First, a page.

A message from NAHT general secretary Paul Whiteman to members
Thank you to all of you who have taken the time to complete the survey we sent out last night. The response rate has been incredible – we cannot recall any other survey ever receiving such a high number of responses. We have already begun to analyse and read the thousands of replies we received overnight. If you have not yet had the chance to fill in the survey, you can do so here.
Today I wanted to provide you with a quick update on a number of other important issues. I appreciate many of these only apply to members in England, and we will continue to provide nation-specific updates as we have been doing.
At the end of last week, the Department for Education (DfE) published its guidance on the use of hubs. You may recall that at the beginning of this crisis, we published our guidance relating to hubs, which highlighted that keeping numbers low in individual schools should be the first preference and no school should be forced into a hub model if they had their own arrangements in place.
We have been sharing our work with the DfE, and we were pleased to see that its guidance is very closely aligned to the advice we put out a few weeks ago. We note the following statement by the DfE:
“Provision through individual schools and settings, where possible, means fewer people in a single setting, less social contact and therefore a reduced risk of spreading the virus. It will also mean children and young people being supported by familiar staff in familiar settings at this unsettled time. Where schools and settings have no alternative but to close, for example, due to staff shortages, agreement to combine resources and ‘pair up’ with a neighbouring school or setting (or within a geographically close multi-academy trust) should be explored in the first instance.”
Maintained nursery schools
Thank you to all of our maintained nursery school members who have been in touch over the last few weeks to share with us the specific issues you are currently facing. I wanted to let you know that at the end of last week, we wrote to Children and Families Minister Vicky Ford to raise a number of these issues and asked her to consider them as a matter of priority.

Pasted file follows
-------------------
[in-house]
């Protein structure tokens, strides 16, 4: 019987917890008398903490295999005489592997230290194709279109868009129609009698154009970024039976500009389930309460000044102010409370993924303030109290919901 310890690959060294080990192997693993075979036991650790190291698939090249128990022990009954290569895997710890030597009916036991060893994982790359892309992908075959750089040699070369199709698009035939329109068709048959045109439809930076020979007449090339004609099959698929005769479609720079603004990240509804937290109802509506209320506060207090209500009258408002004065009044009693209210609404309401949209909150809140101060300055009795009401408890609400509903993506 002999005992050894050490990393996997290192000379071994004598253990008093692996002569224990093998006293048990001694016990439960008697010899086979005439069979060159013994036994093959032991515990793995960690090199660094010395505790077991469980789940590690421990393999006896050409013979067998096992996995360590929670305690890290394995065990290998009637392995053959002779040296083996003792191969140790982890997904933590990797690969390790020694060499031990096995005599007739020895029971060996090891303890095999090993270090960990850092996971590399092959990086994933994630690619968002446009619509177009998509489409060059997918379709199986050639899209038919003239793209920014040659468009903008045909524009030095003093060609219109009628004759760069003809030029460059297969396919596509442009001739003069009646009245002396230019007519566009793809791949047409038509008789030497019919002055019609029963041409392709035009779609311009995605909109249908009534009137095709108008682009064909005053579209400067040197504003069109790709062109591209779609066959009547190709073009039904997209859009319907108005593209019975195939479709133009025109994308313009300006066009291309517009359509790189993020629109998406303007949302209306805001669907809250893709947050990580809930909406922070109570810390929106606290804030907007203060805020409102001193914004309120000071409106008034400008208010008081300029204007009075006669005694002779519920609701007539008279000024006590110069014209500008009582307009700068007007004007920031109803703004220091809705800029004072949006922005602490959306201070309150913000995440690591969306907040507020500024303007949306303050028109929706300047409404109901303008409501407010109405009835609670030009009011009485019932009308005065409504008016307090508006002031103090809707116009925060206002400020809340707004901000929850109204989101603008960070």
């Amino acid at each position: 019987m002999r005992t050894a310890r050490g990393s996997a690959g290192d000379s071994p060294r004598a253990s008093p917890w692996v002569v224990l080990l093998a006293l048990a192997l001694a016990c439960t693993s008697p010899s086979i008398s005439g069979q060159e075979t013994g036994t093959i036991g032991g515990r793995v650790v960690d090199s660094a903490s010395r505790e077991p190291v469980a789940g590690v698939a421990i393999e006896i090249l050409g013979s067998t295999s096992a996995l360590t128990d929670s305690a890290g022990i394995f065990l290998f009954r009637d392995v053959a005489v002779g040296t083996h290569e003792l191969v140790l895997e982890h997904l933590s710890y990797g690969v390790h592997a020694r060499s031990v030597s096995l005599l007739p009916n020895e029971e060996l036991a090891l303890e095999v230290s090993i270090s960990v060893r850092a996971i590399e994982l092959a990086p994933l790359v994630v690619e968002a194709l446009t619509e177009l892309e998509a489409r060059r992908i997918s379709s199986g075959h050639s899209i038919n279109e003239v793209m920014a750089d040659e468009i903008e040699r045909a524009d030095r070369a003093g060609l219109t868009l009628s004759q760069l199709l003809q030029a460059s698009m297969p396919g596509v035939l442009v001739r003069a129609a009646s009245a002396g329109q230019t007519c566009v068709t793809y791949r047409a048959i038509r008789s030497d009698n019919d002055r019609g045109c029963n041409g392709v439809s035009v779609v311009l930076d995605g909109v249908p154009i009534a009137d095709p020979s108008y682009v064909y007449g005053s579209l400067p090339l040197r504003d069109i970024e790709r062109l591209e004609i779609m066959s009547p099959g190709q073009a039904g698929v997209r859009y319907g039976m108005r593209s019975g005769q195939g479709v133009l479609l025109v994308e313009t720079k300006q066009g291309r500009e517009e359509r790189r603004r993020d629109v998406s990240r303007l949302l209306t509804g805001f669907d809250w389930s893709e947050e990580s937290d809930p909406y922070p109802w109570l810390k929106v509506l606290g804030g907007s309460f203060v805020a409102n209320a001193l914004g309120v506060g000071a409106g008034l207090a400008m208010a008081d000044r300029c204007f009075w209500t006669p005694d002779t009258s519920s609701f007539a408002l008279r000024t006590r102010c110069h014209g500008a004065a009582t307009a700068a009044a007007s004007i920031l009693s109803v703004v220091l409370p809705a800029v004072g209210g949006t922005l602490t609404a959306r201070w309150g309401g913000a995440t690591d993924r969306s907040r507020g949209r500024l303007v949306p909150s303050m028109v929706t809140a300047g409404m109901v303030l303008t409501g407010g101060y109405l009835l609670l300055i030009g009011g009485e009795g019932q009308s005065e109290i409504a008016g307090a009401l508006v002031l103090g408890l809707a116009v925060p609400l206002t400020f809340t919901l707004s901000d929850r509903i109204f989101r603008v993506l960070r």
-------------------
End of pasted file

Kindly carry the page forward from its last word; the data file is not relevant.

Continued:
EYFS: coronavirus disapplications and paediatric first aid
To support schools and early years providers, the government has temporarily disapplied and modified some aspects of the EYFS statutory framework.
We know from our conversations with members that the paediatric first aid requirements have been a particular issue, and we have been sharing these concerns with the government for a number of weeks. The new government guidance addresses this directly. While it is important to read the advice in full, the key point is as follows:
“If children are aged 2-5 within a setting, providers must use their ‘best endeavours’ to ensure one person with a full PFA certificate is on-site when children are present. If after using best endeavours they are still unable to secure a member of staff with full PFA to be on-site then they must carry out a written risk assessment and ensure that someone with a current First Aid at Work or emergency PFA certification is on-site at all times children are on premises.”
Exams and assessments for secondary students
There is no easy or perfect solution when it comes to awarding grades in the absence of exams for secondary pupils this year. NAHT continues to work with the DfE and Ofqual on the details of how this will work, and we are raising our members’ concerns with the appropriate bodies. Ofqual’s consultation on the exceptional arrangements for awarding GCSE, AS and A level grades remains open until tomorrow (Wednesday 29 April 2020).
Last Friday, Ofqual also published its consultation on proposals for the awarding of vocational and technical qualifications in 2020 - this closes on Friday 8 May. NAHT will be submitting responses on behalf of members, but we’d encourage you to respond if you have the time.
First published 28 April 2020